Torah For Today! This week: President Trump and nepotism

Torah For Today! This week: President Trump and nepotism

Rabbi Garry Wayland looks at a topical issue and delves into the Torah for an Orthodox Jewish response

Ivanka Trump embracing her father, President Donald
Ivanka Trump embracing her father, President Donald

Following accusations of nepotism against Donald Trump after he gave a high-profile role to his daughter, Ivanka, at the recent G20 summit, what does the Torah say about favouring loved ones?

The most fundamental desire of a parent is to provide for a child: sustenance, shelter, an education. However, we are hardwired to care beyond our immediate ken – and so look to nurture and care from afar once our children become adults.

Many parents – and grandparents – see their purview going beyond providing the keys to unlocking the future, but actually facilitating and providing that future.

In Judaism, we do find a strong notion of bequeathing livelihoods – the biblical system of ancestral fields means parents cannot sell land in perpetuity, and it will eventually return to their descendants.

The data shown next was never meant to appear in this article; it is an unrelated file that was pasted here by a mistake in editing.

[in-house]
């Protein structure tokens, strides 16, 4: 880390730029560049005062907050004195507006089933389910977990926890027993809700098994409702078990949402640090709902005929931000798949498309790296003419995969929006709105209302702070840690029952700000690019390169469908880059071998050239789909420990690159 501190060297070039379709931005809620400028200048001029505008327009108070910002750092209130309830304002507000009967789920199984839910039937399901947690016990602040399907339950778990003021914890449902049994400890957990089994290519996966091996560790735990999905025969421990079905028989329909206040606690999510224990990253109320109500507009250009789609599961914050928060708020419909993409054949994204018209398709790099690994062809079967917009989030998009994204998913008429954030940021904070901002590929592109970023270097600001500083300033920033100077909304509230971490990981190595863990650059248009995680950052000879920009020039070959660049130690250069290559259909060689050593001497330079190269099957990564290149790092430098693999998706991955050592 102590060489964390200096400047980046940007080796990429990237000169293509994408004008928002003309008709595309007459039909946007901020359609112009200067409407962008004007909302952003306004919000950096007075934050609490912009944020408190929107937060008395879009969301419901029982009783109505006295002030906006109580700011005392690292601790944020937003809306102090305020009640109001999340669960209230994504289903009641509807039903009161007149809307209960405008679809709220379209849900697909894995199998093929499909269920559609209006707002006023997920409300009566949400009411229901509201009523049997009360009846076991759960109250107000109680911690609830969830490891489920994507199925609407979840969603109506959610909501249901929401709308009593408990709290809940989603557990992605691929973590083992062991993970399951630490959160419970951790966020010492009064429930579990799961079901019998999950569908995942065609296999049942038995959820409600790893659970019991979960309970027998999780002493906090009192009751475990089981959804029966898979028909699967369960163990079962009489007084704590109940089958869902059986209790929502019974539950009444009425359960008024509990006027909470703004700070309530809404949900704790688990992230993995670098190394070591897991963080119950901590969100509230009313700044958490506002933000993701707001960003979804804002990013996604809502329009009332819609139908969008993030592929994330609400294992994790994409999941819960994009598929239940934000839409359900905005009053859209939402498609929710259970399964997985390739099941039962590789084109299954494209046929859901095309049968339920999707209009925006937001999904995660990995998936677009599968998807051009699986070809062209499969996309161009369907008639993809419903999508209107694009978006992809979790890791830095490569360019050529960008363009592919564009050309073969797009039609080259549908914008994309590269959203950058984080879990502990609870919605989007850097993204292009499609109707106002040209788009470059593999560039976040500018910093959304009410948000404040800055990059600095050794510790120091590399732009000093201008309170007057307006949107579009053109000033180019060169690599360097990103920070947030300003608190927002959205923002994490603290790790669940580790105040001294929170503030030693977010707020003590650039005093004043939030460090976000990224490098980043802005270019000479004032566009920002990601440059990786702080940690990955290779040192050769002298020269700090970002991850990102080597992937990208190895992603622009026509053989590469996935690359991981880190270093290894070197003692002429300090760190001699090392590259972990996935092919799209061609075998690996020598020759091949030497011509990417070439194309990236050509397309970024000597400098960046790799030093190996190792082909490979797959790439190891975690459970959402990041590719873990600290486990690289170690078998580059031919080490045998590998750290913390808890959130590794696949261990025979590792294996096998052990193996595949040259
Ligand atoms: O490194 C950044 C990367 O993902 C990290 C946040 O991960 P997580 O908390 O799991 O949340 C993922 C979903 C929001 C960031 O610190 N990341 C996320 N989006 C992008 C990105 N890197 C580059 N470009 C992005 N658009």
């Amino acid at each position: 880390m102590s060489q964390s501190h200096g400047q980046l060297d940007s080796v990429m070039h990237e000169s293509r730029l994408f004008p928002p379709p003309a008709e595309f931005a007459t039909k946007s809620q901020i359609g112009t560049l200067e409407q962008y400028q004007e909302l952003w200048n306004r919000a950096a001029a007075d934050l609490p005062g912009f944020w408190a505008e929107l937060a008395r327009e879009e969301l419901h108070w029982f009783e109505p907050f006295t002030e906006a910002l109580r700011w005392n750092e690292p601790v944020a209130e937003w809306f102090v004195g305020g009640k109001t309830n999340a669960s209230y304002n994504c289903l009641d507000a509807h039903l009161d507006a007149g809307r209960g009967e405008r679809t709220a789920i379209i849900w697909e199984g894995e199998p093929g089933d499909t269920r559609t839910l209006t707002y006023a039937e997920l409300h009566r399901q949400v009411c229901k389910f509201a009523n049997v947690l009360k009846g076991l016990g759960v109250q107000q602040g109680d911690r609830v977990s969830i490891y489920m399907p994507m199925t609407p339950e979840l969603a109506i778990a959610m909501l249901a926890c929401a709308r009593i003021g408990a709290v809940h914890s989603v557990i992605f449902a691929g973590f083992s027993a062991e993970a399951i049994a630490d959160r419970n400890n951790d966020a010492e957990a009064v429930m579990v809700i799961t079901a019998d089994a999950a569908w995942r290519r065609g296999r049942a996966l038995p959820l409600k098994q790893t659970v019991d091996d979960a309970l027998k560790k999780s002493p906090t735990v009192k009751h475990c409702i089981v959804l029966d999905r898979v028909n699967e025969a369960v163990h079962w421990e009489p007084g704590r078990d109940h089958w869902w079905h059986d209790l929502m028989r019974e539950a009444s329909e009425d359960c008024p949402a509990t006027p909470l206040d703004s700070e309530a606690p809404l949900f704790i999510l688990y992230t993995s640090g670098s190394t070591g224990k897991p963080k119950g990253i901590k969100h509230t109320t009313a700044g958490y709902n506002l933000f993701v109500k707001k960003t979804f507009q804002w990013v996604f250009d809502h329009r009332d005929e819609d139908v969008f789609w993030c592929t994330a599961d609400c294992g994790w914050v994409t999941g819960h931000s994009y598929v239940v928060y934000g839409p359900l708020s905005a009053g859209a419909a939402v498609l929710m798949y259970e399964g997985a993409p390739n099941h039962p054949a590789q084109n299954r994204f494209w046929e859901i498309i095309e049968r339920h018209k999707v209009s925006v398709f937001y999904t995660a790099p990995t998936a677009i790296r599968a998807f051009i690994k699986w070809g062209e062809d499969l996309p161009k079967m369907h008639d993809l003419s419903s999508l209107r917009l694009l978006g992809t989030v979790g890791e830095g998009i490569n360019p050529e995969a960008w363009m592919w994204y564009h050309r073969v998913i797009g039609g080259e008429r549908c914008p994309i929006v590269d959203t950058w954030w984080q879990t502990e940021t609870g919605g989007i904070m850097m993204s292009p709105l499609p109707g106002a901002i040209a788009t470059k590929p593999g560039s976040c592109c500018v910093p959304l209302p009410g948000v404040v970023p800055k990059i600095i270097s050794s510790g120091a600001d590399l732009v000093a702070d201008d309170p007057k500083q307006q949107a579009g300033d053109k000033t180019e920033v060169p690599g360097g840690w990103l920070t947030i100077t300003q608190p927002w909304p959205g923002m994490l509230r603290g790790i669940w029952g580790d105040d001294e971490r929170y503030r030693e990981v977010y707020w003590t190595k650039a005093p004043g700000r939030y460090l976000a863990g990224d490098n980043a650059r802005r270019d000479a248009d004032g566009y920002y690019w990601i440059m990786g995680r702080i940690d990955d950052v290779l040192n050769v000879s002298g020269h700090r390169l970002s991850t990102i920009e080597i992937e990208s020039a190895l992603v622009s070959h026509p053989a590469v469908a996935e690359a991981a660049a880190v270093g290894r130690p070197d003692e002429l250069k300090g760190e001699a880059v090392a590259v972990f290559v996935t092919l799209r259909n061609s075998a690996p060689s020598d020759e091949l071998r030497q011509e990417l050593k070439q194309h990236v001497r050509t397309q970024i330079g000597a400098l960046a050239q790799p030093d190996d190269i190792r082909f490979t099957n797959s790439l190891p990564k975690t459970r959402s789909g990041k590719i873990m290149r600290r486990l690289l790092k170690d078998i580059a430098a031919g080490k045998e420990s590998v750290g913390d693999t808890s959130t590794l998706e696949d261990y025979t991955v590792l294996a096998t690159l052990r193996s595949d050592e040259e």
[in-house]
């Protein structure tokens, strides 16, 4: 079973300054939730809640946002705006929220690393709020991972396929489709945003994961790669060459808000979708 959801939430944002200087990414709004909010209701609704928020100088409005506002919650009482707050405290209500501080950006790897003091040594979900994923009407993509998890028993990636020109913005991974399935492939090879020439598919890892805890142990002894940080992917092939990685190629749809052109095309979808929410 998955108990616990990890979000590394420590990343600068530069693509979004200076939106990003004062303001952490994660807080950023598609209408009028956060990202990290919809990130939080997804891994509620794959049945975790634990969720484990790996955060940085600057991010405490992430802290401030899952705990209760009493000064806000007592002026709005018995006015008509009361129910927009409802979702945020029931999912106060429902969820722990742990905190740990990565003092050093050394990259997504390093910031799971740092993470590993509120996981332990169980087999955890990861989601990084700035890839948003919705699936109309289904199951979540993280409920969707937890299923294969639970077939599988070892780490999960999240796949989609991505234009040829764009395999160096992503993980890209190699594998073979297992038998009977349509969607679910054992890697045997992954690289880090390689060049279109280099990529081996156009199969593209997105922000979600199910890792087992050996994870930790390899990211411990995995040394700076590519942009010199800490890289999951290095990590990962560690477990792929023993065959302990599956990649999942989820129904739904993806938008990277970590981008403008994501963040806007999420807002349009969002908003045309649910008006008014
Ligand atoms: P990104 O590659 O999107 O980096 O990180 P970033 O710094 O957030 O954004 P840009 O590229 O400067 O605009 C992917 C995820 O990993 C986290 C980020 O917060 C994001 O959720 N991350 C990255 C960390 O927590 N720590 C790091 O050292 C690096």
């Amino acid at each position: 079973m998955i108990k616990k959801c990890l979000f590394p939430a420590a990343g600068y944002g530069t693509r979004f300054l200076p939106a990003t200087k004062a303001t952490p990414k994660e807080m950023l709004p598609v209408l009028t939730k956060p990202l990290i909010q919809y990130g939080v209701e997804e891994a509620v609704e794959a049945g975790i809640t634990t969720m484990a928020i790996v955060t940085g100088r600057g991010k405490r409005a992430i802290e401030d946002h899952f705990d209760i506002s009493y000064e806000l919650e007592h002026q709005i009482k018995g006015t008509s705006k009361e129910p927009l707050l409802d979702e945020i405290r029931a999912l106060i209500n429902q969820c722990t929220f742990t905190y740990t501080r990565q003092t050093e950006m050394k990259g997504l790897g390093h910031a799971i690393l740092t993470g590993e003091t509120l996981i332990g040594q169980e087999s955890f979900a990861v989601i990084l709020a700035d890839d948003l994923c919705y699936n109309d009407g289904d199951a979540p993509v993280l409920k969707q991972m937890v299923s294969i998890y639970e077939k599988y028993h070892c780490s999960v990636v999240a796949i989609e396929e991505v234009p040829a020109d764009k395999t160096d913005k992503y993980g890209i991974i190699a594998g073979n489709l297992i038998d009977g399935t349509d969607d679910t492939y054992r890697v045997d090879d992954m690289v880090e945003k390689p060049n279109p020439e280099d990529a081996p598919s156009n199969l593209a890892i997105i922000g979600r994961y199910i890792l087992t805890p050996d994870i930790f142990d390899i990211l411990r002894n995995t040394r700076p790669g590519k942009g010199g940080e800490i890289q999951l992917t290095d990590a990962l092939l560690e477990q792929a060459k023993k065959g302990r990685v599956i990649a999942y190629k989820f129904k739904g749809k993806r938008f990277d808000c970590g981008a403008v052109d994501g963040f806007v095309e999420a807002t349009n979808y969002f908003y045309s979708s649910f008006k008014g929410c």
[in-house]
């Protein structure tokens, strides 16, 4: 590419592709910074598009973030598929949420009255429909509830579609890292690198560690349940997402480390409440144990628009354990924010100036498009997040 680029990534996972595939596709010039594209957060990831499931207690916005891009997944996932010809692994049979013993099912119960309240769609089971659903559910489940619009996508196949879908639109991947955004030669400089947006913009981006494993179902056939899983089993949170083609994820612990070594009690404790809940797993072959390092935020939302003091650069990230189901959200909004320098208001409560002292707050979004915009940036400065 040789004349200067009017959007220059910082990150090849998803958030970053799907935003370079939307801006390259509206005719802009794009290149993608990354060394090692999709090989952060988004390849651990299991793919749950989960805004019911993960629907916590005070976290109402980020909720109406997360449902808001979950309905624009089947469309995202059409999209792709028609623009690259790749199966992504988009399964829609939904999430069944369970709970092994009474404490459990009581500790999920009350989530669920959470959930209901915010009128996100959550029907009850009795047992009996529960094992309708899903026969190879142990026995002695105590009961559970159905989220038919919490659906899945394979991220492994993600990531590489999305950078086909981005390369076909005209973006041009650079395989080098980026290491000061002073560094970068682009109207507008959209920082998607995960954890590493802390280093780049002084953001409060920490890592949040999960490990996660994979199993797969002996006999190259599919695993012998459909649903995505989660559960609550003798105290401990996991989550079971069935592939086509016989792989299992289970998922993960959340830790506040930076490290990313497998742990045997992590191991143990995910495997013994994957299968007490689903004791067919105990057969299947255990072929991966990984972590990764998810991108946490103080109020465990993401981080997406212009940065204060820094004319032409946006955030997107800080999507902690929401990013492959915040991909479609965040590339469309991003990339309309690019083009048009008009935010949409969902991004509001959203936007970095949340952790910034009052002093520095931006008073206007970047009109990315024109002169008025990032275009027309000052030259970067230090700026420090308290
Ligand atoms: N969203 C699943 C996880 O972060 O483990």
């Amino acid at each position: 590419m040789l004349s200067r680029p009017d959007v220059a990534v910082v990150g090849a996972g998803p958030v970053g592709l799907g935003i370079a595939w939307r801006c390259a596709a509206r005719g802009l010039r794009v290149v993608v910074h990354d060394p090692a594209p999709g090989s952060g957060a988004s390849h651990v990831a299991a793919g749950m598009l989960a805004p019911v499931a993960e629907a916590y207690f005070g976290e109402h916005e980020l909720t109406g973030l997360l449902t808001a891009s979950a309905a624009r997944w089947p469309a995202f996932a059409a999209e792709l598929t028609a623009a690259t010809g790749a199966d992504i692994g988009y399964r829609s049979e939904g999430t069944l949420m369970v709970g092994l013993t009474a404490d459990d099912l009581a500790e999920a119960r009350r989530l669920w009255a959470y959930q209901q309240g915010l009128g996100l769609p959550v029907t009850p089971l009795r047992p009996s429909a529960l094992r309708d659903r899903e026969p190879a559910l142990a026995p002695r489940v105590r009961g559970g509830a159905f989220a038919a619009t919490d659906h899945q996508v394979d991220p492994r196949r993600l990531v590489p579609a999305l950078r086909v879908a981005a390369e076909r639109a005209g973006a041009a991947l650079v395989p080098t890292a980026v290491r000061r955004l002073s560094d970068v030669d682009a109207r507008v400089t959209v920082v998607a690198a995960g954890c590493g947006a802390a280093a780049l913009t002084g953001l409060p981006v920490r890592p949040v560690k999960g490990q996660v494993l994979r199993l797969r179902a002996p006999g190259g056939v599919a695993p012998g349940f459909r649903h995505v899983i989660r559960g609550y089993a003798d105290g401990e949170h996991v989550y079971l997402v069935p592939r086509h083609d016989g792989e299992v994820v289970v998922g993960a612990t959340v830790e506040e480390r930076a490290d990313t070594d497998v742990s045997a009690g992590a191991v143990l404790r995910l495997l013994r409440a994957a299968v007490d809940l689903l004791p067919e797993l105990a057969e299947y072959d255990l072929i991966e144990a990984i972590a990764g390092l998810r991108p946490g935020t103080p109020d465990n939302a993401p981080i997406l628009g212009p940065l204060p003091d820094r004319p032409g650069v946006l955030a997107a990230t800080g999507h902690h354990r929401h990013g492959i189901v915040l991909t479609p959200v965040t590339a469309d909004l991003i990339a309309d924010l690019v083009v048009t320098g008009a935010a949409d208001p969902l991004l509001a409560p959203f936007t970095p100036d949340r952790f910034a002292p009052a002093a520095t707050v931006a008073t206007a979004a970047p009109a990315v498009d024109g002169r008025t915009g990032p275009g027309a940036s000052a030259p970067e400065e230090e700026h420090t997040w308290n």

Halachic sources indicate a child has the right to inherit a parent’s position: we see that biblically, when the monarchy passes to a son, such as Solomon from David, as does the job of High Priest – Aaron’s son, Elazar, is his successor – provided the child is qualified to take on the leadership.

However, we find a powerful source that implies one should not keep it in the family: Moses. Despite being the prophet, leader and teacher par excellence, we find barely a mention of his sons in the Torah.

Joshua, his faithful servant, became leader in his stead. The Chasam Sofer, one of the most important rabbinic authorities in the past 200 years, distinguishes between positions of authority – which are hereditary – and of religious leadership – which, like the role of Moses, was not.

One can suggest this distinction is, to a great extent, moot today: the nature of democracy is that authority is inherently conditional upon the will of the populous: temporary, and based solely on merit.

This applies in companies with boards of directors, and in charities with trustees.

Our children, therefore, do not have the automatic right to follow in our footsteps, but we are blessed with the opportunities to raise them with the skills and personal capacities to choose the path that suits them best.

Rabbi Garry Wayland is a teacher and educator for US Living and Learning

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